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What Are Nutrients?

What Are Nutrients

What Are Nutrients

Nutrients are molecules in food that all organisms need to make energy, grow, develop, and reproduce. Nutrients are digested and then broken down into basic parts to be used by the organism.

What Are Nutrients
What Are Nutrients

There are two main types of nutrients, macro nutrients and micro nutrients. The three main categories of macro nutrients include carbohydrate, protein, and fat. The two types of micro nutrients are vitamins and minerals, and these are extra molecules that cells need to make energy.

Six Essential Nutrients and Their Functions

  1. Carbohydrates

    Carbohydrates are the main energy source for the brain. Without carbohydrates, the body could not function properly. Sources include fruits, breads and grains, starchy vegetables and sugars. Make at least half of the grains you consume whole grains. Whole grains and fruit are full of fiber, which reduces the risk of coronary heart disease and helps maintain normal blood glucose levels.

  2. Fat

    Fat is an energy source that when consumed, increases the absorption of fat-soluble vitamins including vitamins A, D, E and K. Twenty to 35 percent of your daily intake should come from fat. Choose healthy options such as omega-3-rich foods like fish, walnuts and vegetable-based oils. Omega-3s help with development and growth. Limit intake of saturated fats such as high-fat meats and full-fat dairy. Other smart choices include nuts, seeds and avocado.

  3. Protein

    Protein is the major structural component of cells and is responsible for the building and repair of body tissues. Protein is broken down into amino acids, which are building blocks of protein. Nine of the 20 amino acids, known as essential amino acids, must be provided in the diet as they cannot be synthesized in the body. Ten to 35 percent of your daily calories should come from lean protein sources such as low-fat meat, dairy, beans or eggs.

  4. Vitamins

    Vitamin C is necessary for the synthesis of collagen, which provides structure to blood vessels, bone and ligaments. Rich sources include citrus fruits, strawberries and peppers. Folate, found in foods, helps to prevent birth defects. Pregnant women or women who plan to become pregnant should speak with their physician about taking a folic acid supplement, the synthetic form of folate, in addition to their diet. Vitamin D helps to maintain calcium homeostasis. It can be found in food sources or synthesized by the sun.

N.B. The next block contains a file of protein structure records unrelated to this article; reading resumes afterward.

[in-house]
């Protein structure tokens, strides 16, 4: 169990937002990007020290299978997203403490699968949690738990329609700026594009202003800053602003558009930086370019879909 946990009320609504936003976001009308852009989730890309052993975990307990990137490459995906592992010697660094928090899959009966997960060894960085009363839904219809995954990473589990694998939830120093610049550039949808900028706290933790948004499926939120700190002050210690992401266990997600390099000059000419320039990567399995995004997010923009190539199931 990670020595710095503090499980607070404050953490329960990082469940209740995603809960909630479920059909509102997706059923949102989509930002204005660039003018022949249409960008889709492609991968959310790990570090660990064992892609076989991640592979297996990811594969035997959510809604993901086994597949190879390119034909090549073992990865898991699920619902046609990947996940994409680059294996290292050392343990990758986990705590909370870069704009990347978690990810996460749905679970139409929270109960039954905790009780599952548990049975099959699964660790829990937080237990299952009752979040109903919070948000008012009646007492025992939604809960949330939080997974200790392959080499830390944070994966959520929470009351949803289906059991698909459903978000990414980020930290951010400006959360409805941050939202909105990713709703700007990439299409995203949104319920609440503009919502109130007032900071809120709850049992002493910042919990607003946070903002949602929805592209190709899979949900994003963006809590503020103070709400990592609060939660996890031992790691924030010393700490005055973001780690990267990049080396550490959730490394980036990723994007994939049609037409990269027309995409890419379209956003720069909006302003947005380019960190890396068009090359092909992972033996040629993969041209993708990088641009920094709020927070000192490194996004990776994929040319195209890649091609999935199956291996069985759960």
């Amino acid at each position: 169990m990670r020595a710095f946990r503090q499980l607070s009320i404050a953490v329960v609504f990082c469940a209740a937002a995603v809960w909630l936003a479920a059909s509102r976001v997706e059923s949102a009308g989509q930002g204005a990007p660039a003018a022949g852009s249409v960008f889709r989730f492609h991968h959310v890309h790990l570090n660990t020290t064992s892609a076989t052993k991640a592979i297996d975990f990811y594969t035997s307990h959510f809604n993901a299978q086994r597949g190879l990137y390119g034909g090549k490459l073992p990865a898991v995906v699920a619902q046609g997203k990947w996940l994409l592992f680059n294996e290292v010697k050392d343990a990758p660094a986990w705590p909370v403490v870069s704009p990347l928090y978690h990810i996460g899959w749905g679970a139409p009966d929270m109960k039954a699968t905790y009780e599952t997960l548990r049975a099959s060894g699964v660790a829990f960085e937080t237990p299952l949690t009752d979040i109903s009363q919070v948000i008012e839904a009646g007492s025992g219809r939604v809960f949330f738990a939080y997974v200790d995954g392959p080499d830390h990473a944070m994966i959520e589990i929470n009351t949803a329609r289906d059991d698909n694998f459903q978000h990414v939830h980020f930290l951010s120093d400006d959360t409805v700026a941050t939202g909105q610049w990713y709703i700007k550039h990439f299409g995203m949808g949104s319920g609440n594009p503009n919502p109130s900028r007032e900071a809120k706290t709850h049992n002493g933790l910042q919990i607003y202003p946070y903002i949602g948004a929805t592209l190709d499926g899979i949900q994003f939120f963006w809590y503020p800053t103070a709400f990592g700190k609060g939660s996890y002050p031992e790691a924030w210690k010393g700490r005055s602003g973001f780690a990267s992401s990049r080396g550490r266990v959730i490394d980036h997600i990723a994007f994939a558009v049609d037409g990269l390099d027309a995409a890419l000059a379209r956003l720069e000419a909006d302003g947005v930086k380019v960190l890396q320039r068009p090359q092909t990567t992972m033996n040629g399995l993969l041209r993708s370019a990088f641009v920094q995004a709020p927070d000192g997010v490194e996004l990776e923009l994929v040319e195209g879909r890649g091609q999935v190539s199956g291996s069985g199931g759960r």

5. Minerals

    Sodium helps to maintain fluid volume outside of the cells and helps cells to function normally. Keep intake under 2,400 milligrams per day. Potassium maintains fluid volume inside and outside of cells and prevents the excess rise of blood pressure with increased sodium intake. Rich sources include bananas, potatoes and tomatoes. Calcium helps to maintain and build strong bones and teeth. Include three servings of calcium-rich foods per day including milk, low-fat cheese and yogurt.

  6. Water

    Water helps to maintain homeostasis in the body and transports nutrients to cells. Water also assists in removing waste products from the body. All beverages and high-moisture foods such as soup and watermelon contain water and count towards your daily water requirement. Adults should consume 25 to 35 milliliters of fluids per kilogram body weight or 2 to 3 liters per day.

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